More fried food….. Greater risk of Heart Failure…
Heart failure means the heart isn’t pumping blood throughout the body as well as it should. Symptoms include fatigue and shortness of breath, and it’s one of the most common reasons for hospital admissions among people aged 65 and older, according to the American Heart Association.
A new study says that, men who ate fried food one to three times a week had an average 18 percent increased risk of developing heart failure, researchers found. When fried food was eaten four to six times a week, heart failure risk was 25 percent higher, and at seven times or more weekly, 68 percent greater.
So, ditch the French fries, doughnuts, crispy fried fish and chicken, and other foods cooked in fat, heart experts suggest. A healthy diet is high in fruits, vegetables, beans and whole grains, but low in saturated fat, red meat, salt and fried foods.
The association between fried food consumption and heart failure risk seen in the study does not prove a cause-and-effect relationship.
However, Samantha Heller, a senior clinical nutritionist at NYU Langone Medical Center in New York City, pointed out that greasier foods increase calorie consumption, which can lead to obesity, high blood pressure, high cholesterol, and heart disease.
“In addition, people who eat a lot of fried foods may also consume a generally less healthy diet, consisting of more red and processed meats and fewer vegetables, beans and fruits,” she said.
“The bottom line is, eating fried foods once in a while is fine but not on a daily or even a weekly basis,” Heller added.
- Snoring is caused by vibrating tissues within the airways of the nose and throat.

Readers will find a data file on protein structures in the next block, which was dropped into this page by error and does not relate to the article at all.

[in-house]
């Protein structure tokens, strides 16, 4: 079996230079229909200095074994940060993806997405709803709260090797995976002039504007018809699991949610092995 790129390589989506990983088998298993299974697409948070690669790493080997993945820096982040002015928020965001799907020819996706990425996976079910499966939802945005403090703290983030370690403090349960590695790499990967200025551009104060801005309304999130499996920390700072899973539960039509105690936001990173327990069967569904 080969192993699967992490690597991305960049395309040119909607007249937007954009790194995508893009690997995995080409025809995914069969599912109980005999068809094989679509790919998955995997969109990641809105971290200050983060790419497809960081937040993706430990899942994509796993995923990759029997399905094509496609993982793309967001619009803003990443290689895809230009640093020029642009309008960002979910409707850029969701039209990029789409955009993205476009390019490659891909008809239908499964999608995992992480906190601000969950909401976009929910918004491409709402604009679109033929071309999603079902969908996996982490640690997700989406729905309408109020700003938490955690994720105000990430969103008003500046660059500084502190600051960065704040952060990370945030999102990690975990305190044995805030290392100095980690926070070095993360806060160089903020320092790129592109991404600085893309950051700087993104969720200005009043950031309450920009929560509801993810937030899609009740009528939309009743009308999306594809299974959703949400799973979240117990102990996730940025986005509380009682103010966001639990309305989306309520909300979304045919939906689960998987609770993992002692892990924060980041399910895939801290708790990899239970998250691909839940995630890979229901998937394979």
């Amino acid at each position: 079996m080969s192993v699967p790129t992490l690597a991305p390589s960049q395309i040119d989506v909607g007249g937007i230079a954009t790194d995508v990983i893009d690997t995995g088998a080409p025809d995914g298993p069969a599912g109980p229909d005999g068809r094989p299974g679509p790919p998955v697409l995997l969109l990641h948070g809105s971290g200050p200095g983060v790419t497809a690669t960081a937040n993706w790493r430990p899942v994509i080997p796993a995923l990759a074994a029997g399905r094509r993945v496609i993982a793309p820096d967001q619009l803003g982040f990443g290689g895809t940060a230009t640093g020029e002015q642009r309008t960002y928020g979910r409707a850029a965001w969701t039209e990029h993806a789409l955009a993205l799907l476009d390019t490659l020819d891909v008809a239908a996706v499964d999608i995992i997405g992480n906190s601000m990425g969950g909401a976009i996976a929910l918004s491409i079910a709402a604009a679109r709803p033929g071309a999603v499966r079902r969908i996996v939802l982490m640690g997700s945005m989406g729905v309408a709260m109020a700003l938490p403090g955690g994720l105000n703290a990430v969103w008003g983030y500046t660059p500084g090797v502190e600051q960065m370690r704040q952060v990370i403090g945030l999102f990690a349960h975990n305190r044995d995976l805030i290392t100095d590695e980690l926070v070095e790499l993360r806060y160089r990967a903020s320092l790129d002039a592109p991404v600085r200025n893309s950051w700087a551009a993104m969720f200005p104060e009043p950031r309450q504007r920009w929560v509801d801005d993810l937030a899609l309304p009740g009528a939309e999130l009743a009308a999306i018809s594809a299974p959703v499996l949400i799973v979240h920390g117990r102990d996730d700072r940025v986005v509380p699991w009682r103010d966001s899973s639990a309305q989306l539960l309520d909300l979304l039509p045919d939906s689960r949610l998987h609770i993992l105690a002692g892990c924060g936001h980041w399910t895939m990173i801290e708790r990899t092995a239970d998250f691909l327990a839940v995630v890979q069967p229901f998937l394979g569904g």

- The vibrations that cause snoring are caused by turbulent airflow through narrowed airways.
- Snoring is affected by the stage of sleep, sleeping position, and the use of medications and alcohol.
- Snoring may be a problem for family members and sleeping partners of the snorer.
- Snoring also may be a sign of an underlying medical problem.
- Treatments for snoring are nonsurgical and surgical.
What is snoring?……
Snoring, like all other sounds, is caused by vibrations that cause particles in the air to form sound waves. For example, when we speak, our vocal cords vibrate to form our voice. When our stomach growls (borborygmus), our stomach and intestines vibrate as air and food move through them.
While we are asleep, turbulent airflow can cause the tissues of the palate (roof of the mouth) and throat to vibrate, giving rise to snoring. Essentially, snoring is a sound resulting from turbulent airflow that causes tissues to vibrate during sleep.
How common is snoring?
Any person can snore. Frequently, people who do not regularly snore will report snoring after a viral illness, after drinking alcohol, or when taking some medications.
People who snore can have any body type. We frequently think of a large man with a thick neck as a snorer. However, a thin woman with a small neck can snore just as loudly. In general, as people get older and as they gain weight, snoring will worsen.
What causes snoring?
While we are breathing, air flows in and out in a steady stream from our nose or mouth to our lungs. There are relatively few sounds when we are sitting and breathing quietly. When we exercise, the air moves more quickly and produces some sounds as we breathe. This happens because air is moving in and out of the nose and mouth more quickly and this results in more turbulence to the airflow and some vibration of the tissues in the nose and mouth.
When we are asleep, the area at the back of the throat sometimes narrows as the muscles relax, and even close off temporarily. The same amount of air passing through this smaller opening can cause the tissues surrounding the opening to vibrate, which in turn can cause the sounds of snoring. Different people who snore have different reasons for the narrowing. The narrowing can be in the nose, mouth, or throat. Palatal snoring is often worse when an individual breathes through his or her mouth or has nasal obstruction.